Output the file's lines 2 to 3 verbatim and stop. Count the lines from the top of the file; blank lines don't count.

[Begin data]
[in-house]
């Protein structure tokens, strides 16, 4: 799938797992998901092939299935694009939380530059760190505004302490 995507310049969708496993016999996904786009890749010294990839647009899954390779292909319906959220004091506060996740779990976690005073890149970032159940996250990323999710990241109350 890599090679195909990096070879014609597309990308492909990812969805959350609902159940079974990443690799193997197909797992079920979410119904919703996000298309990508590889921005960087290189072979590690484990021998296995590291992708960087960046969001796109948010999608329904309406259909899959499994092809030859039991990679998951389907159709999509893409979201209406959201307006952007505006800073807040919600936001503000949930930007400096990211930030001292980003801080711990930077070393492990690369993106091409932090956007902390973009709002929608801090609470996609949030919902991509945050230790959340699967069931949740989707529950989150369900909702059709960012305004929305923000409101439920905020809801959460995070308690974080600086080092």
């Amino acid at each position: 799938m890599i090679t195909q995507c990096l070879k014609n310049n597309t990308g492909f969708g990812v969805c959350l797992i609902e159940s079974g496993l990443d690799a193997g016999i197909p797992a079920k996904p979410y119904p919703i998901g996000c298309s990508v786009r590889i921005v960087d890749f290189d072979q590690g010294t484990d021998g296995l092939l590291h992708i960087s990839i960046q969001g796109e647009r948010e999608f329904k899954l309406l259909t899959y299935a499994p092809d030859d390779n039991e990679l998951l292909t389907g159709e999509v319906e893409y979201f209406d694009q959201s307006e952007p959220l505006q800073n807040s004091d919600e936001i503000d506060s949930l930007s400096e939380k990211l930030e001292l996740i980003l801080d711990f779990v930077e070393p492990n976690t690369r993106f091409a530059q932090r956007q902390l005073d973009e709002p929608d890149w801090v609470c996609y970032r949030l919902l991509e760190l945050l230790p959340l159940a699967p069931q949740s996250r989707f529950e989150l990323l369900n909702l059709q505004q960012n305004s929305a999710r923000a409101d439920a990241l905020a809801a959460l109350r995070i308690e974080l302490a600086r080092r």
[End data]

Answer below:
């Protein structure tokens, strides 16, 4: 799938797992998901092939299935694009939380530059760190505004302490 995507310049969708496993016999996904786009890749010294990839647009899954390779292909319906959220004091506060996740779990976690005073890149970032159940996250990323999710990241109350 890599090679195909990096070879014609597309990308492909990812969805959350609902159940079974990443690799193997197909797992079920979410119904919703996000298309990508590889921005960087290189072979590690484990021998296995590291992708960087960046969001796109948010999608329904309406259909899959499994092809030859039991990679998951389907159709999509893409979201209406959201307006952007505006800073807040919600936001503000949930930007400096990211930030001292980003801080711990930077070393492990690369993106091409932090956007902390973009709002929608801090609470996609949030919902991509945050230790959340699967069931949740989707529950989150369900909702059709960012305004929305923000409101439920905020809801959460995070308690974080600086080092």
């Amino acid at each position: 799938m890599i090679t195909q995507c990096l070879k014609n310049n597309t990308g492909f969708g990812v969805c959350l797992i609902e159940s079974g496993l990443d690799a193997g016999i197909p797992a079920k996904p979410y119904p919703i998901g996000c298309s990508v786009r590889i921005v960087d890749f290189d072979q590690g010294t484990d021998g296995l092939l590291h992708i960087s990839i960046q969001g796109e647009r948010e999608f329904k899954l309406l259909t899959y299935a499994p092809d030859d390779n039991e990679l998951l292909t389907g159709e999509v319906e893409y979201f209406d694009q959201s307006e952007p959220l505006q800073n807040s004091d919600e936001i503000d506060s949930l930007s400096e939380k990211l930030e001292l996740i980003l801080d711990f779990v930077e070393p492990n976690t690369r993106f091409a530059q932090r956007q902390l005073d973009e709002p929608d890149w801090v609470c996609y970032r949030l919902l991509e760190l945050l230790p959340l159940a699967p069931q949740s996250r989707f529950e989150l990323l369900n909702l059709q505004q960012n305004s929305a999710r923000a409101d439920a990241l905020a809801a959460l109350r995070i308690e974080l302490a600086r080092r």